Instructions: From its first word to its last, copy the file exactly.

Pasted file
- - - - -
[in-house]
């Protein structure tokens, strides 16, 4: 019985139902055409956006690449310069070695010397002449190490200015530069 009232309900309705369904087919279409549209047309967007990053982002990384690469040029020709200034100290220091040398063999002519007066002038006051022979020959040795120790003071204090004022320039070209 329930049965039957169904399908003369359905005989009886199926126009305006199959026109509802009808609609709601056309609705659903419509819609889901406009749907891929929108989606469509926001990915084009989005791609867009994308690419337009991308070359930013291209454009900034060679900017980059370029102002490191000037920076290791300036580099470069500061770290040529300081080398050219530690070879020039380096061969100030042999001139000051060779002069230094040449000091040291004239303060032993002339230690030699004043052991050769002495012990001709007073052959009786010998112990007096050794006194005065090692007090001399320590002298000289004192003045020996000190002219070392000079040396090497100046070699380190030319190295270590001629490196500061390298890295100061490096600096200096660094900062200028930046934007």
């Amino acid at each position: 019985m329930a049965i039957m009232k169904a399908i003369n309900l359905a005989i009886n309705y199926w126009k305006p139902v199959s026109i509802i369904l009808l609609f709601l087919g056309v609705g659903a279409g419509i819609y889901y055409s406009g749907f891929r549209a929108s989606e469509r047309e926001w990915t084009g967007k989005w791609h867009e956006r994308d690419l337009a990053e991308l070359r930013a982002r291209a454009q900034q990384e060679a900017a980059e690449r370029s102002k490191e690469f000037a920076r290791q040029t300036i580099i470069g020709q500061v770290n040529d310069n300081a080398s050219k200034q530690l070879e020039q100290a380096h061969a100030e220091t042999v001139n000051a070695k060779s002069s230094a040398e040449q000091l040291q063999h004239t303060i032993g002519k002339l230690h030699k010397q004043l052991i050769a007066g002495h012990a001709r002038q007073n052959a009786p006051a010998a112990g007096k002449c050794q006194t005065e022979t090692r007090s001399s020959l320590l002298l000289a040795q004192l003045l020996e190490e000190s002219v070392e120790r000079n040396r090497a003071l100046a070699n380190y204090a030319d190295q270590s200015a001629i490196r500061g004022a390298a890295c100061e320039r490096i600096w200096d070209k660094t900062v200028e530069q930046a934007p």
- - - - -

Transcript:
[in-house]
């Protein structure tokens, strides 16, 4: 019985139902055409956006690449310069070695010397002449190490200015530069 009232309900309705369904087919279409549209047309967007990053982002990384690469040029020709200034100290220091040398063999002519007066002038006051022979020959040795120790003071204090004022320039070209 329930049965039957169904399908003369359905005989009886199926126009305006199959026109509802009808609609709601056309609705659903419509819609889901406009749907891929929108989606469509926001990915084009989005791609867009994308690419337009991308070359930013291209454009900034060679900017980059370029102002490191000037920076290791300036580099470069500061770290040529300081080398050219530690070879020039380096061969100030042999001139000051060779002069230094040449000091040291004239303060032993002339230690030699004043052991050769002495012990001709007073052959009786010998112990007096050794006194005065090692007090001399320590002298000289004192003045020996000190002219070392000079040396090497100046070699380190030319190295270590001629490196500061390298890295100061490096600096200096660094900062200028930046934007």
């Amino acid at each position: 019985m329930a049965i039957m009232k169904a399908i003369n309900l359905a005989i009886n309705y199926w126009k305006p139902v199959s026109i509802i369904l009808l609609f709601l087919g056309v609705g659903a279409g419509i819609y889901y055409s406009g749907f891929r549209a929108s989606e469509r047309e926001w990915t084009g967007k989005w791609h867009e956006r994308d690419l337009a990053e991308l070359r930013a982002r291209a454009q900034q990384e060679a900017a980059e690449r370029s102002k490191e690469f000037a920076r290791q040029t300036i580099i470069g020709q500061v770290n040529d310069n300081a080398s050219k200034q530690l070879e020039q100290a380096h061969a100030e220091t042999v001139n000051a070695k060779s002069s230094a040398e040449q000091l040291q063999h004239t303060i032993g002519k002339l230690h030699k010397q004043l052991i050769a007066g002495h012990a001709r002038q007073n052959a009786p006051a010998a112990g007096k002449c050794q006194t005065e022979t090692r007090s001399s020959l320590l002298l000289a040795q004192l003045l020996e190490e000190s002219v070392e120790r000079n040396r090497a003071l100046a070699n380190y204090a030319d190295q270590s200015a001629i490196r500061g004022a390298a890295c100061e320039r490096i600096w200096d070209k660094t900062v200028e530069q930046a934007p």